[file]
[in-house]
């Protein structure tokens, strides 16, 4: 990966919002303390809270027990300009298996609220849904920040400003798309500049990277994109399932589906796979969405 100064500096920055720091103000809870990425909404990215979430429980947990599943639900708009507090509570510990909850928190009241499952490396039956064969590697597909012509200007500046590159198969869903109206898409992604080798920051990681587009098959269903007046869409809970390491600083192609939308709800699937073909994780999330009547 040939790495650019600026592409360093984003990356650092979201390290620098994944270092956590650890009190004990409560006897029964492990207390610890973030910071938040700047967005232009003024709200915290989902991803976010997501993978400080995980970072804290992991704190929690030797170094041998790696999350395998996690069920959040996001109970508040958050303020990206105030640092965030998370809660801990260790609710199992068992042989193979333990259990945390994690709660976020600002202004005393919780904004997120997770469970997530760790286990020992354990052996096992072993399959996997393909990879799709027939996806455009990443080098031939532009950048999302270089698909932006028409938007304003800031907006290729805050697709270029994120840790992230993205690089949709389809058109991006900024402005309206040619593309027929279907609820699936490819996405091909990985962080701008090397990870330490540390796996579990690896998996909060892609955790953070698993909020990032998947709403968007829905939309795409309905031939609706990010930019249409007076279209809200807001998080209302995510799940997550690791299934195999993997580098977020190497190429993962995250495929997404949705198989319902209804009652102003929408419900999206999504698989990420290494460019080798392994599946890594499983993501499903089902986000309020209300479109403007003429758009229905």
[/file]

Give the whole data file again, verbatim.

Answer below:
[in-house]
């Protein structure tokens, strides 16, 4: 990966919002303390809270027990300009298996609220849904920040400003798309500049990277994109399932589906796979969405 100064500096920055720091103000809870990425909404990215979430429980947990599943639900708009507090509570510990909850928190009241499952490396039956064969590697597909012509200007500046590159198969869903109206898409992604080798920051990681587009098959269903007046869409809970390491600083192609939308709800699937073909994780999330009547 040939790495650019600026592409360093984003990356650092979201390290620098994944270092956590650890009190004990409560006897029964492990207390610890973030910071938040700047967005232009003024709200915290989902991803976010997501993978400080995980970072804290992991704190929690030797170094041998790696999350395998996690069920959040996001109970508040958050303020990206105030640092965030998370809660801990260790609710199992068992042989193979333990259990945390994690709660976020600002202004005393919780904004997120997770469970997530760790286990020992354990052996096992072993399959996997393909990879799709027939996806455009990443080098031939532009950048999302270089698909932006028409938007304003800031907006290729805050697709270029994120840790992230993205690089949709389809058109991006900024402005309206040619593309027929279907609820699936490819996405091909990985962080701008090397990870330490540390796996579990690896998996909060892609955790953070698993909020990032998947709403968007829905939309795409309905031939609706990010930019249409007076279209809200807001998080209302995510799940997550690791299934195999993997580098977020190497190429993962995250495929997404949705198989319902209804009652102003929408419900999206999504698989990420290494460019080798392994599946890594499983993501499903089902986000309020209300479109403007003429758009229905």